Could McCarthy & Stone plc (LON:MCS) be an attractive dividend share to own for the long haul? Investors are often drawn to strong companies with the idea of reinvesting the dividends. Unfortunately, it's common for investors to be enticed in by the seemingly attractive yield, and lose money when the company has to cut its dividend payments.
McCarthy & Stone yields a solid 4.2%, although it has only been paying for three years. It's certainly an attractive yield, but readers are likely curious about its staying power. There are a few simple ways to reduce the risks of buying McCarthy & Stone for its dividend, and we'll go through these below.
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Dividends are typically paid from company earnings. If a company pays more in dividends than it earned, then the dividend might become unsustainable - hardly an ideal situation. As a result, we should always investigate whether a company can afford its dividend, measured as a percentage of a company's net income after tax. McCarthy & Stone paid out 71% of its profit as dividends, over the trailing twelve month period. This is a healthy payout ratio, and while it does limit the amount of earnings that can be reinvested in the business, there is also some room to lift the payout ratio over time.
We also measure dividends paid against a company's levered free cash flow, to see if enough cash was generated to cover the dividend. McCarthy & Stone paid out 51% of its cash flow as dividends last year, which is within a reasonable range for the average corporation. It's positive to see that McCarthy & Stone's dividend is covered by both profits and cash flow, since this is generally a sign that the dividend is sustainable, and a lower payout ratio usually suggests a greater margin of safety before the dividend gets cut.
Remember, you can always get a snapshot of McCarthy & Stone's latest financial position, by checking our visualisation of its financial health.
One of the major risks of relying on dividend income, is the potential for a company to struggle financially and cut its dividend. Not only is your income cut, but the value of your investment declines as well - nasty. It has only been paying dividends for a few short years, and the dividend has already been cut at least once. This is one income stream we're not ready to live on. During the past three-year period, the first annual payment was UK£0.02 in 2016, compared to UK£0.054 last year. This works out to be a compound annual growth rate (CAGR) of approximately 39% a year over that time. McCarthy & Stone's dividend payments have fluctuated, so it hasn't grown 39% every year, but the CAGR is a useful rule of thumb for approximating the historical growth.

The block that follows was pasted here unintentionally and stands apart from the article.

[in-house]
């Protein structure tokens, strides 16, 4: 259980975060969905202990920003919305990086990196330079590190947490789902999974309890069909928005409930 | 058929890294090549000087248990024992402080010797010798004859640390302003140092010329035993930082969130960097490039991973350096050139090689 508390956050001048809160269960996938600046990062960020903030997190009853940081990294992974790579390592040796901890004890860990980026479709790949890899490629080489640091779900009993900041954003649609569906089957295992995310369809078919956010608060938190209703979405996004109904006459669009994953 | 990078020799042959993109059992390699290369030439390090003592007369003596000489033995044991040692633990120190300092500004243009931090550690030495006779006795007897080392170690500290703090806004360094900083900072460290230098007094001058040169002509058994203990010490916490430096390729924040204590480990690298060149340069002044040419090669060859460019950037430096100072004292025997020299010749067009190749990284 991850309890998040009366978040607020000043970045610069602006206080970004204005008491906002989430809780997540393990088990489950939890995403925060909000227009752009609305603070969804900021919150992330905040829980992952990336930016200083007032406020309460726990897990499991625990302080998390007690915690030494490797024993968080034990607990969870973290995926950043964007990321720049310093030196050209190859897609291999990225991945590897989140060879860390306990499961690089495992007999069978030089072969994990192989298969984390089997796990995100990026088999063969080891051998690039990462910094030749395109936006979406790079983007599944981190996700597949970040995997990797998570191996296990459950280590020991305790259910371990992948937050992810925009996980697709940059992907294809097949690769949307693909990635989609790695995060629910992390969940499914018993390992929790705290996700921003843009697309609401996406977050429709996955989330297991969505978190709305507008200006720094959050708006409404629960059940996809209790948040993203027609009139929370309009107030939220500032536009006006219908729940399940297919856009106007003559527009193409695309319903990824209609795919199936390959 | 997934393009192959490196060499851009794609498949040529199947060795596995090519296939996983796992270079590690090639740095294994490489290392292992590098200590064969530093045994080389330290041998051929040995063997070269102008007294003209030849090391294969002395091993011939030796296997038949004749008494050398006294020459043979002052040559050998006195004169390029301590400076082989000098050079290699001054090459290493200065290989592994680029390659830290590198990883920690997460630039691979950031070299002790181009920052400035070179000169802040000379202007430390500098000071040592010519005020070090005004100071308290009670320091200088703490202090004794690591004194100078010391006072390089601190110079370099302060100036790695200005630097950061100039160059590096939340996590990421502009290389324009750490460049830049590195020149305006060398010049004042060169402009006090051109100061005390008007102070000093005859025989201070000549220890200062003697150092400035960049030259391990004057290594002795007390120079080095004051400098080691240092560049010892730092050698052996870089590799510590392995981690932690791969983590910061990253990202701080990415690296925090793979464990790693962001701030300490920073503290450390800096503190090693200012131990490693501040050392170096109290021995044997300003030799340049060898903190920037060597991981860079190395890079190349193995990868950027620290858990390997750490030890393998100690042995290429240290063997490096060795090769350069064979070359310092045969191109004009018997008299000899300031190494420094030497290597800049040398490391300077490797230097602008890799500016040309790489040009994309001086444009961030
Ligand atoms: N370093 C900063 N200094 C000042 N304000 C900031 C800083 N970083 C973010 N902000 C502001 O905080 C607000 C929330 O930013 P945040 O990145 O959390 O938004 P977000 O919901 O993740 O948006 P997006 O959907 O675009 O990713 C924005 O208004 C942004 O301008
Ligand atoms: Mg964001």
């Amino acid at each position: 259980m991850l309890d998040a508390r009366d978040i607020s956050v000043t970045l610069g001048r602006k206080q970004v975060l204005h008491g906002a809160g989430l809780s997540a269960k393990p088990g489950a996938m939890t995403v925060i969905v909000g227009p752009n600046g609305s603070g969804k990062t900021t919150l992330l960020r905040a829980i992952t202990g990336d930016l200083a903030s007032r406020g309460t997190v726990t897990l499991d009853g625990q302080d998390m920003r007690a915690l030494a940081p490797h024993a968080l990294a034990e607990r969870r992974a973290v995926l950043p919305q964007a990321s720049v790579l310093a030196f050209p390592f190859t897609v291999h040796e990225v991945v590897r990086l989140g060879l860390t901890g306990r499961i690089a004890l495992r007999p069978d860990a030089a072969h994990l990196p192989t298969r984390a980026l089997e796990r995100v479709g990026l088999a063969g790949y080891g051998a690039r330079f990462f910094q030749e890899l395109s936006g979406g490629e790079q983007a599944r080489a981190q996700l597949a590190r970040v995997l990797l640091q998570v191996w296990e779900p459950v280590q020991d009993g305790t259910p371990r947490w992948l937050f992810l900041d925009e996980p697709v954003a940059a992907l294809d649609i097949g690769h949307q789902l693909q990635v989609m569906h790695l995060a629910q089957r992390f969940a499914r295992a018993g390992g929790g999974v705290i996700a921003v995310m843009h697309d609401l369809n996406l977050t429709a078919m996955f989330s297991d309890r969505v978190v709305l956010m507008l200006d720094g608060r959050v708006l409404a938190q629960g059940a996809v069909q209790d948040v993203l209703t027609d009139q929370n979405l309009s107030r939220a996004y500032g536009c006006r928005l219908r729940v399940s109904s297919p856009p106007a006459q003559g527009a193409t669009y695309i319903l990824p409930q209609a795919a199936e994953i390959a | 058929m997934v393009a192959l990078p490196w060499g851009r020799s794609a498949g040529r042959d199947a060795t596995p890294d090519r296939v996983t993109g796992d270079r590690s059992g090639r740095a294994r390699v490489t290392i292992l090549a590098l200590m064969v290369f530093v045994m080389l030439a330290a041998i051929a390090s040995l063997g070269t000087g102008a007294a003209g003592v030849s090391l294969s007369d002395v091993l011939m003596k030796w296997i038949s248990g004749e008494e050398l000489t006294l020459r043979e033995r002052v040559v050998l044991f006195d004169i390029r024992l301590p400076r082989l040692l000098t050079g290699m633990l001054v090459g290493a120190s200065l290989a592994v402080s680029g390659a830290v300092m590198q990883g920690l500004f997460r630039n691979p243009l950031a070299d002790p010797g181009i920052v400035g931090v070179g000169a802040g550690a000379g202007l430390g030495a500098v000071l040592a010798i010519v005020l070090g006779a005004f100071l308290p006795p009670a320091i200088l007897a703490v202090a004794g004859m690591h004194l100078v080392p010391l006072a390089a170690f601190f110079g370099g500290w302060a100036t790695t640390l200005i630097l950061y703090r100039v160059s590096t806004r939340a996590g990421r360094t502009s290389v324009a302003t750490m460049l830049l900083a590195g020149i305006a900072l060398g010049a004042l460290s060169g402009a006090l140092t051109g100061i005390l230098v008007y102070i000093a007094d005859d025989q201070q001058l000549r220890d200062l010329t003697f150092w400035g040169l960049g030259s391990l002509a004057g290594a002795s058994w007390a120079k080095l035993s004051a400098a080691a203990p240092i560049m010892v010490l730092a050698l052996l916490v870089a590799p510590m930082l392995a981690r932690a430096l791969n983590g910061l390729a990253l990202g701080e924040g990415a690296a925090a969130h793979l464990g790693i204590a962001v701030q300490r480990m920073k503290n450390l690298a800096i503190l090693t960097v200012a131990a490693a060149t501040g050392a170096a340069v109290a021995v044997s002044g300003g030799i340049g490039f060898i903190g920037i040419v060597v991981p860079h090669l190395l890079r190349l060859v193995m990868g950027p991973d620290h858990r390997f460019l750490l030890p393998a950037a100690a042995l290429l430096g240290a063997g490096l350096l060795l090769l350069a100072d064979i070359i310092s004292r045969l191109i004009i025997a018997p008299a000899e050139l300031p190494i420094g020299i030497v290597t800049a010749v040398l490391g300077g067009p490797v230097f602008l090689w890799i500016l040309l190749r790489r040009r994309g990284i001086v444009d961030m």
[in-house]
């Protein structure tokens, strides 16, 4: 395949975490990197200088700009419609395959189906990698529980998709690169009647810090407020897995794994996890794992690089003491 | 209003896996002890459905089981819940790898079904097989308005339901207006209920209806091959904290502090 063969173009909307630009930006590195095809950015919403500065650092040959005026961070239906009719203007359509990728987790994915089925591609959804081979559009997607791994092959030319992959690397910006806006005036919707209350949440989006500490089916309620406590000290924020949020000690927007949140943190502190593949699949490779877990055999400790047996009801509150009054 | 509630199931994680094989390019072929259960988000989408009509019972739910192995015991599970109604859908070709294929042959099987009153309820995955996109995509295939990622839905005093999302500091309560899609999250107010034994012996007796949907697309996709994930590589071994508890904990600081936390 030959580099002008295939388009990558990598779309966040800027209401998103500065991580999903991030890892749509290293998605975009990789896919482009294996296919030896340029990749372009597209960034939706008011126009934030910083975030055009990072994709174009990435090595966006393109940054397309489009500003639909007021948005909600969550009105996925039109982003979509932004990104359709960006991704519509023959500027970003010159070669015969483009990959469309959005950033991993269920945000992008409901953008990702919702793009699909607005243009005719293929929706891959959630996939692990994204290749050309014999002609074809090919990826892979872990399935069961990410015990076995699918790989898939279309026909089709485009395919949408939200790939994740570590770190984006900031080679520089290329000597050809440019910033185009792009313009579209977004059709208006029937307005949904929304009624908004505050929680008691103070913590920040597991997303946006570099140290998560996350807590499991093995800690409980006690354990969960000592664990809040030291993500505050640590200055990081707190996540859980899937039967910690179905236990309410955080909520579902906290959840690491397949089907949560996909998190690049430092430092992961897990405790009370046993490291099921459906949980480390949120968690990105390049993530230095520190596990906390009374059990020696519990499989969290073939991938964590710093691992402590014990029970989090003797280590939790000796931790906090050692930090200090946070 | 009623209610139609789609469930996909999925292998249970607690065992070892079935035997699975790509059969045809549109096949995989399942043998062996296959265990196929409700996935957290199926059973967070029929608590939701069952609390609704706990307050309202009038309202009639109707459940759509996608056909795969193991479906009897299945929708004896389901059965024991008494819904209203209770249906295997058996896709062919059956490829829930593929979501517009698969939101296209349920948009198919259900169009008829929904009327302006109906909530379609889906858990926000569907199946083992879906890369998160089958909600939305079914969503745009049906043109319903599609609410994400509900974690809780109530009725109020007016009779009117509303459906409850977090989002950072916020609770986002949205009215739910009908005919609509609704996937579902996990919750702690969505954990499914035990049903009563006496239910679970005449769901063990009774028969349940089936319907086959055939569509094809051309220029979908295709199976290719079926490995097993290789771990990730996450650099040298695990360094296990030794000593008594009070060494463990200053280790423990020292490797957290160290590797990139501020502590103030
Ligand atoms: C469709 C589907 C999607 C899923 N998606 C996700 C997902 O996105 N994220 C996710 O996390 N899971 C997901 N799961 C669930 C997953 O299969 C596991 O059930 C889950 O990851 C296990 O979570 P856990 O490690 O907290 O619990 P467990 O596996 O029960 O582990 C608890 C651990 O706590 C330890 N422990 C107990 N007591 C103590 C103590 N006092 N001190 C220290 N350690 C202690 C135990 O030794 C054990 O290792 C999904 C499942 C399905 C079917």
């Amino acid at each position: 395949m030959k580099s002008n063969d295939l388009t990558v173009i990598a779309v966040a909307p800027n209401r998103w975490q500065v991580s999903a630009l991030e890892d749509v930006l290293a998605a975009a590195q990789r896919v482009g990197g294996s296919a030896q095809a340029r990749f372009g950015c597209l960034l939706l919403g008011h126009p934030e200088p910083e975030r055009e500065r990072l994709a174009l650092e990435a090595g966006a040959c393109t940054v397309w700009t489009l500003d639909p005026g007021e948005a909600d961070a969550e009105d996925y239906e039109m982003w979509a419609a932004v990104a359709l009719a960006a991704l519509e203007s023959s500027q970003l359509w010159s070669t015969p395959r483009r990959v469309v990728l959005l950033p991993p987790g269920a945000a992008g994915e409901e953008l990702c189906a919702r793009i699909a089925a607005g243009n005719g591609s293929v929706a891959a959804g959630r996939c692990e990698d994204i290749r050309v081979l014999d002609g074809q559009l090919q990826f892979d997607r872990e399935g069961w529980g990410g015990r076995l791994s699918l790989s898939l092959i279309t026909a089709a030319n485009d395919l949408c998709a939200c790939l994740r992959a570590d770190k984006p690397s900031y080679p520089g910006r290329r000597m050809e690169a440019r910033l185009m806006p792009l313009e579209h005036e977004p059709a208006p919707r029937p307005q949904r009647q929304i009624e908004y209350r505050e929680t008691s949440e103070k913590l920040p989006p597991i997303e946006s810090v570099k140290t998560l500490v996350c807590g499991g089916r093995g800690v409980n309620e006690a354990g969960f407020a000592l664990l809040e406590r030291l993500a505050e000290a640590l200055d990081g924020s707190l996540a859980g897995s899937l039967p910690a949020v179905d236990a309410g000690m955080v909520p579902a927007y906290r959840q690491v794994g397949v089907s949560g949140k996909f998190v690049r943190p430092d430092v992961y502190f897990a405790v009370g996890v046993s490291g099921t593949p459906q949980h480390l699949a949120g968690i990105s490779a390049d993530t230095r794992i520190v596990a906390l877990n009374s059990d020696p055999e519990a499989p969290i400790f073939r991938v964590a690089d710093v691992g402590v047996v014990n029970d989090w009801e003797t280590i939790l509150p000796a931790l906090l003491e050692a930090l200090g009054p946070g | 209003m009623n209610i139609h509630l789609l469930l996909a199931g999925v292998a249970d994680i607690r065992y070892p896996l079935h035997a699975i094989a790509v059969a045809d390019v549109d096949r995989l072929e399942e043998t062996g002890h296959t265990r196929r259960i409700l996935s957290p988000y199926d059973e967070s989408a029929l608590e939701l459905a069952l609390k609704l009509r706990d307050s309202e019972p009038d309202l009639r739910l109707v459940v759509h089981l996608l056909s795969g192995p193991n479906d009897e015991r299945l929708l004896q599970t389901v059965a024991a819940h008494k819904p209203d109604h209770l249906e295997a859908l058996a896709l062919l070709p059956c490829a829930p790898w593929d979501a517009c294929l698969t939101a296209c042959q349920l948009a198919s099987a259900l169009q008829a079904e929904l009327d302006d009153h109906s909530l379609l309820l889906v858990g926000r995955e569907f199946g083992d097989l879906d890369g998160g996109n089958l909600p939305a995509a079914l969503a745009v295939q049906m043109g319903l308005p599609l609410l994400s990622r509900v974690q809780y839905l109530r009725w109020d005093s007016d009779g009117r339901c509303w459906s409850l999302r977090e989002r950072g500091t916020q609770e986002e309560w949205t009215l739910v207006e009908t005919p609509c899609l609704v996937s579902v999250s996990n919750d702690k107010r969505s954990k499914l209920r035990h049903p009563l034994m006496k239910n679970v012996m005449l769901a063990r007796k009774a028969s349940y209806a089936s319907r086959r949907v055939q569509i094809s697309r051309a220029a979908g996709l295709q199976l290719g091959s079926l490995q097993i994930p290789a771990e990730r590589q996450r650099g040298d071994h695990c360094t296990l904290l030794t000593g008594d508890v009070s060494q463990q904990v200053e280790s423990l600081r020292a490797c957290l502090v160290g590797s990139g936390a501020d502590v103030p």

It's not great to see that the payment has been cut in the past. We're generally more wary of companies that have cut their dividend before, as they tend to perform worse in an economic downturn.
Dividend Growth Potential
With a relatively unstable dividend, it's even more important to see if earnings per share (EPS) are growing. Why take the risk of a dividend getting cut, unless there's a good chance of bigger dividends in future? It's not great to see that McCarthy & Stone's have fallen at approximately 11% over the past five years. If earnings continue to decline, the dividend may come under pressure. Every investor should make an assessment of whether the company is taking steps to stabilise the situation.
To summarise, shareholders should always check that McCarthy & Stone's dividends are affordable, that its dividend payments are relatively stable, and that it has decent prospects for growing its earnings and dividend. First, we think McCarthy & Stone is paying out an acceptable percentage of its cashflow and profit. Earnings per share have been falling, and the company has cut its dividend at least once in the past. From a dividend perspective, this is a cause for concern. With this information in mind, we think McCarthy & Stone may not be an ideal dividend stock.
Given that earnings are not growing, the dividend does not look nearly so attractive. Very few businesses see earnings consistently shrink year after year in perpetuity though, and so it might be worth seeing what the 6 analysts we track are forecasting for the future.
Looking for more high-yielding dividend ideas? Try our curated list of dividend stocks with a yield above 3%.
We aim to bring you long-term focused research analysis driven by fundamental data. Note that our analysis may not factor in the latest price-sensitive company announcements or qualitative material.
If you spot an error that warrants correction, please contact the editor at firstname.lastname@example.org. This article by Simply Wall St is general in nature. It does not constitute a recommendation to buy or sell any stock, and does not take account of your objectives, or your financial situation. Simply Wall St has no position in the stocks mentioned. Thank you for reading.